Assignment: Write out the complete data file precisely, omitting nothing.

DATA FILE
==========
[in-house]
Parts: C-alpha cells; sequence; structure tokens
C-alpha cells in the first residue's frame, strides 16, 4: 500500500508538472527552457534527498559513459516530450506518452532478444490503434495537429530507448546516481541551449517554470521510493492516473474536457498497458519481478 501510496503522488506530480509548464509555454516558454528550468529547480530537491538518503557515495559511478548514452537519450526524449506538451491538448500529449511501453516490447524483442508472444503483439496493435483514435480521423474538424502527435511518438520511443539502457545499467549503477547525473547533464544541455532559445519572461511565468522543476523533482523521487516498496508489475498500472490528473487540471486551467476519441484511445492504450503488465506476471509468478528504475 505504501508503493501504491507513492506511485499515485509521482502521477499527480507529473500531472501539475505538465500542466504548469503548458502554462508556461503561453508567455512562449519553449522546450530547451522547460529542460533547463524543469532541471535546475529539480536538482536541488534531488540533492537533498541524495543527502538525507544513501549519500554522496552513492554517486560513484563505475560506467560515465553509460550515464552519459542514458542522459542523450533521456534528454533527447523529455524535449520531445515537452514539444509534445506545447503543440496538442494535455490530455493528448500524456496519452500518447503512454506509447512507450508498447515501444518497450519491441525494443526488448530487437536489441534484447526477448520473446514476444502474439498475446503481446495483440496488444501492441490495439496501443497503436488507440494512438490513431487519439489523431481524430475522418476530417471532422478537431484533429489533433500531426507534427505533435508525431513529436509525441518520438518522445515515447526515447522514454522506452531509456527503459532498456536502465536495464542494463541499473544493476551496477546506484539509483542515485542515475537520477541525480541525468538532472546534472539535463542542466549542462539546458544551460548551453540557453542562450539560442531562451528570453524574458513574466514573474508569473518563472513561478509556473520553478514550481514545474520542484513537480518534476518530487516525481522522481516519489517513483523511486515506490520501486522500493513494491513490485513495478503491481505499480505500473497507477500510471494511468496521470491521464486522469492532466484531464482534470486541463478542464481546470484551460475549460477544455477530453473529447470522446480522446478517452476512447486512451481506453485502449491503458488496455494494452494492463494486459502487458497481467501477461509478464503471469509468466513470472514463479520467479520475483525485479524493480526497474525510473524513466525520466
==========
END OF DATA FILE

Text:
[in-house]
Parts: C-alpha cells; sequence; structure tokens
C-alpha cells in the first residue's frame, strides 16, 4: 500500500508538472527552457534527498559513459516530450506518452532478444490503434495537429530507448546516481541551449517554470521510493492516473474536457498497458519481478 501510496503522488506530480509548464509555454516558454528550468529547480530537491538518503557515495559511478548514452537519450526524449506538451491538448500529449511501453516490447524483442508472444503483439496493435483514435480521423474538424502527435511518438520511443539502457545499467549503477547525473547533464544541455532559445519572461511565468522543476523533482523521487516498496508489475498500472490528473487540471486551467476519441484511445492504450503488465506476471509468478528504475 505504501508503493501504491507513492506511485499515485509521482502521477499527480507529473500531472501539475505538465500542466504548469503548458502554462508556461503561453508567455512562449519553449522546450530547451522547460529542460533547463524543469532541471535546475529539480536538482536541488534531488540533492537533498541524495543527502538525507544513501549519500554522496552513492554517486560513484563505475560506467560515465553509460550515464552519459542514458542522459542523450533521456534528454533527447523529455524535449520531445515537452514539444509534445506545447503543440496538442494535455490530455493528448500524456496519452500518447503512454506509447512507450508498447515501444518497450519491441525494443526488448530487437536489441534484447526477448520473446514476444502474439498475446503481446495483440496488444501492441490495439496501443497503436488507440494512438490513431487519439489523431481524430475522418476530417471532422478537431484533429489533433500531426507534427505533435508525431513529436509525441518520438518522445515515447526515447522514454522506452531509456527503459532498456536502465536495464542494463541499473544493476551496477546506484539509483542515485542515475537520477541525480541525468538532472546534472539535463542542466549542462539546458544551460548551453540557453542562450539560442531562451528570453524574458513574466514573474508569473518563472513561478509556473520553478514550481514545474520542484513537480518534476518530487516525481522522481516519489517513483523511486515506490520501486522500493513494491513490485513495478503491481505499480505500473497507477500510471494511468496521470491521464486522469492532466484531464482534470486541463478542464481546470484551460475549460477544455477530453473529447470522446480522446478517452476512447486512451481506453485502449491503458488496455494494452494492463494486459502487458497481467501477461509478464503471469509468466513470472514463479520467479520475483525485479524493480526497474525510473524513466525520466